Why Dealing With Burma Is A Very Bad Idea


It is time that Australian businesses operating in Burma took a hard look at themselves.

Australian investors are helping to prop up a military dictatorship that has one of the worst human and labour rights records in the world. Undaunted by international revulsion at its brutal crackdown on the peaceful "Saffron Revolution" movement two years ago, Burma’s military continues to repress the kinds of everyday activities that you and I take for granted. Only last week, monks and students issued a statement calling for international help, and for an end to the state-sanctioned use of violence against ethnic minorities.

Burma is an international pariah state which tolerates no dissent, represses its people and wields absolute power in the face of international condemnation and sanctions.

The country is notorious for its massive and systematic violations of human and workers’ rights. There are numerous reports of the widespread use of forced and compulsory labour, with infrastructure projects linked to foreign investments also involved in this abhorrent practice.

Unfortunately the world can sometimes demonstrate a short attention span when it comes to longstanding human rights abusers, and the tendency to turn a blind eye is evident among those representing powerful business in countries outside Burma — which, sadly, includes Australian businesses.

But make no mistake: companies that do business in Burma are helping to fund the military dictatorship’s long-term financial viability and its systematic human rights violations. Despite the international outrage and calls for sanctions that followed the crackdown, for some businesses, the resource-rich country with its vast reserves of natural gas, teak, gems and metals is still seen as a lucrative investment option.

Oil and gas brings the military dictatorship billions of dollars worth of income each year.

Human rights advocate Burma Campaign Australia has calculated that the Burmese Government could earn US$2.5 billion through royalties, income tax and an equity stake in a joint venture project with one Australian company alone — Twinza Oil.

By itself, this contract with an Australian company promises the Burmese junta enough money to run roughly one quarter of its military — the world’s 12th-largest — for a decade. Twinza Oil, a company associated with Western Australia’s wealthy Clough family, signed a Production Sharing and Exploration Contract with the military-owned Myanmar Oil and Gas Enterprise (MOGE) in November 2006.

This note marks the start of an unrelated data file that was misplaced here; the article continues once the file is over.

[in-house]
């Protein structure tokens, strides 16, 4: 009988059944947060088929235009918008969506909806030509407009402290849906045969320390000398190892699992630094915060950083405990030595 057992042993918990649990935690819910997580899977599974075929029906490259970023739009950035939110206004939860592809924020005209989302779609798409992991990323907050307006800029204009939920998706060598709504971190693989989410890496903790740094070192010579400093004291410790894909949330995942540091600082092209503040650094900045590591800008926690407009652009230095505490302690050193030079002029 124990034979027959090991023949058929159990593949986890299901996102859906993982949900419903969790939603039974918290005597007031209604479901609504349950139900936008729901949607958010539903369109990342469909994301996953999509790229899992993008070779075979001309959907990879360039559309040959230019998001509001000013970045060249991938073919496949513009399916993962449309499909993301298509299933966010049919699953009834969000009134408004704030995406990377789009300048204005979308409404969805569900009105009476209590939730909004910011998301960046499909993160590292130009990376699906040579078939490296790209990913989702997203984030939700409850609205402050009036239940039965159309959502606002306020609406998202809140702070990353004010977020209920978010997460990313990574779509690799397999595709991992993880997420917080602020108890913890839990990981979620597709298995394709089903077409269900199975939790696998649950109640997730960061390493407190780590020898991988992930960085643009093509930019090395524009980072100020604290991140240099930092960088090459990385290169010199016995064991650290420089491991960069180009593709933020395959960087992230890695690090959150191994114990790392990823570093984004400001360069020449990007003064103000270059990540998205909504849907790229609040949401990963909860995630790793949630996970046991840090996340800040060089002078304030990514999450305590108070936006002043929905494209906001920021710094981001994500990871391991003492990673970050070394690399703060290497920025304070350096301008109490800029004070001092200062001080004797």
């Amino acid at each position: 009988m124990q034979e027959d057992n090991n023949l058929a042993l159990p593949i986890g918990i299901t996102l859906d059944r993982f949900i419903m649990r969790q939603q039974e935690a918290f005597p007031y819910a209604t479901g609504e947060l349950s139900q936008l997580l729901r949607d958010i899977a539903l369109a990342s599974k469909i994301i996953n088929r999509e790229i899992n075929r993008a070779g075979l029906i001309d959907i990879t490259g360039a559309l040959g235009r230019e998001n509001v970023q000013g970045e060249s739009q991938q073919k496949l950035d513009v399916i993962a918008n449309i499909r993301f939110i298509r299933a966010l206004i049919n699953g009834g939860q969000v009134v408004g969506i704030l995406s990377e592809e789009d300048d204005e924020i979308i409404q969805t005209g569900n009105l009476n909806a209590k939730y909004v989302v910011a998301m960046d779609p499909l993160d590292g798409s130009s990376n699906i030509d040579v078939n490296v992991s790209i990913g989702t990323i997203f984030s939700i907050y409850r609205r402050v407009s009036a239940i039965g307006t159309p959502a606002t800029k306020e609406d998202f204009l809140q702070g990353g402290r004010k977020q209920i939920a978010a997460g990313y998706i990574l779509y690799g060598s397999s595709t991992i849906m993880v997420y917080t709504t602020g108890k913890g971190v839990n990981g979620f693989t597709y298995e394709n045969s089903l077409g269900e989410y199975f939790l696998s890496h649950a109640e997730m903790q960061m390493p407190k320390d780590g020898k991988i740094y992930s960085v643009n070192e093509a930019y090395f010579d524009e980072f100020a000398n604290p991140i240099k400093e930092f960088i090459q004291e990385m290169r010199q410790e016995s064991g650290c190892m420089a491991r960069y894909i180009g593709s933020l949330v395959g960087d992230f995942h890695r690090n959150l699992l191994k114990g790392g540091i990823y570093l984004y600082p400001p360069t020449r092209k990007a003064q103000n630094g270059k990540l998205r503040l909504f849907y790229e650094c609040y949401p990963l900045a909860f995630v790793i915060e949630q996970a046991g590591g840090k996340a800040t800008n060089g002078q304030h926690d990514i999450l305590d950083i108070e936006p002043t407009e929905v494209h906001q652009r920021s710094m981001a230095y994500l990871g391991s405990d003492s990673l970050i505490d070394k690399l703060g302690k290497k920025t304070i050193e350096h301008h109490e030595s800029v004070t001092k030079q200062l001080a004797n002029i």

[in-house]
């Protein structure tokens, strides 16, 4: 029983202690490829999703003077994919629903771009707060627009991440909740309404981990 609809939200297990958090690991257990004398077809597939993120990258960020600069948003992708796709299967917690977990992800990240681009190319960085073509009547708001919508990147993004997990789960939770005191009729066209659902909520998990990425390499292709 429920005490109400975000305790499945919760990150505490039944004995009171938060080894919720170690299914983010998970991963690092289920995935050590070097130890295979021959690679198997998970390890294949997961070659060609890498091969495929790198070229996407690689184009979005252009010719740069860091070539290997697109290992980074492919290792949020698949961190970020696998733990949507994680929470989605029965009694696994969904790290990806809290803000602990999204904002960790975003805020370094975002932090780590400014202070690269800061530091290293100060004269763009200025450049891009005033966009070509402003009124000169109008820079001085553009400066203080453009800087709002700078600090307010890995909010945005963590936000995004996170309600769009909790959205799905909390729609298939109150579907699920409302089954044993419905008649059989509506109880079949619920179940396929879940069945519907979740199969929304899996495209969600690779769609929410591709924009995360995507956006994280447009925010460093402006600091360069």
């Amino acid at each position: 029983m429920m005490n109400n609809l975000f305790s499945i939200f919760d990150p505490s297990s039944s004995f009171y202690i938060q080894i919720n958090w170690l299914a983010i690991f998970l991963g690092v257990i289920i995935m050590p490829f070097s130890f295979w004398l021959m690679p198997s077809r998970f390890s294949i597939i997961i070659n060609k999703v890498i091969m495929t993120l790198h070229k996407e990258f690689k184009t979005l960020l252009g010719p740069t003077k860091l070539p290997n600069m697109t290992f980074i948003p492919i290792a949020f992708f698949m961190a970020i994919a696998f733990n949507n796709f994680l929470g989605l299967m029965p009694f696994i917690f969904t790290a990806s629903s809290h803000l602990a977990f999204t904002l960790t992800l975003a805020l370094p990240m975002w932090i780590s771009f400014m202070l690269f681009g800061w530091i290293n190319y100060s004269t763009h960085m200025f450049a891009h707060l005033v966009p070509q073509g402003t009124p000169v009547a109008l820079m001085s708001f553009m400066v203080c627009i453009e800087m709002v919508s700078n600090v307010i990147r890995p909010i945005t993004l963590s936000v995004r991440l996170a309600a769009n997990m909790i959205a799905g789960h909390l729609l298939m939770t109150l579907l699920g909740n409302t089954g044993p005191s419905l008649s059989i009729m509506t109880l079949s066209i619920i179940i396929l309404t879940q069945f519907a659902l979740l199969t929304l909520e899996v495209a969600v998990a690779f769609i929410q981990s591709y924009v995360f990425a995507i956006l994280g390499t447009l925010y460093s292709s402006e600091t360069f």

Other Australian companies with business interests in Burma include Andaman Teak Supplies Pty Ltd, Chevron, Gecko’s Adventure, Jetstar Asia, Lonely Planet, Millers, and Sri Asia Tourism. This week Australian unions and churches will write to each of these companies, urging them to wake up to the ongoing atrocities in Burma and withdraw all business interests.

Some well-known Australian companies have already recognised that dealing with Burma is not best business practice, and have voluntarily withdrawn from investing in or sourcing from the country. They include QBE Insurance, Woolworths, and Downer EDI.

Apart from the moral reasons, there are also financial, reputational and investor risks for any company operating in Burma.

Key sectors of Burma’s economy are controlled either directly or indirectly by the military regime and people connected to the regime. Corruption and economic mismanagement are widespread, and the country is at the center of the illicit drug trade, and is widely regarded as the world’s second-largest opium producer.

Foreign companies that ignore these problems fail to meet international accounting standards as they are not able to ensure that financial transactions are carried out in a transparent and accountable manner.

Financial and investment risks are compounded by a lack of the rule of law in Burma. Companies that do business there run a heightened risk of having their assets taken away without compensation as a result of a deficient and unpredictable investment regulatory framework, irregular law enforcement and endemic corruption. The assets of any company doing business in Burma could be seized or the company could be forced by the military regime to leave the country.

Such companies also face a financial risk arising from litigation or sanction-busting. For example, the US Office of Foreign Assets Control (OFAC) closely monitors Burma’s financial transactions, along with those of other countries it maintains sanctions against. And it uses these powers — recently, the OFAC fined ANZ Bank US$5.75 million for money transfers and finance transactions with Sudan and Cuba.

Those Australian companies doing business in Burma, and their stakeholders, need to face up to their part in Burma’s plight. Unconditional investment in Burma reduces any incentive for the regime to implement urgently needed reforms. The people who benefit from these business dealings are the military junta, not the 90 per cent of the population that the UN estimates is subsisting on less than 65 US cents a day.

The US, Canada and the EU have longstanding and broad trade and investment sanctions against Burma, but Australia maintains only targeted financial sanctions against members of the regime.

In a situation like this, how can the companies that stay in Burma expect their reputations to remain untarnished, and their business unaffected, when the money and expertise they bring offers a lifeline to an internationally reviled military regime?

Launched in 2004, New Matilda is one of Australia's oldest online independent publications. It's focus is on investigative journalism and analysis, with occasional smart arsery thrown in for reasons of sanity. New Matilda is owned and edited by Walkley Award and Human Rights Award winning journalist Chris Graham.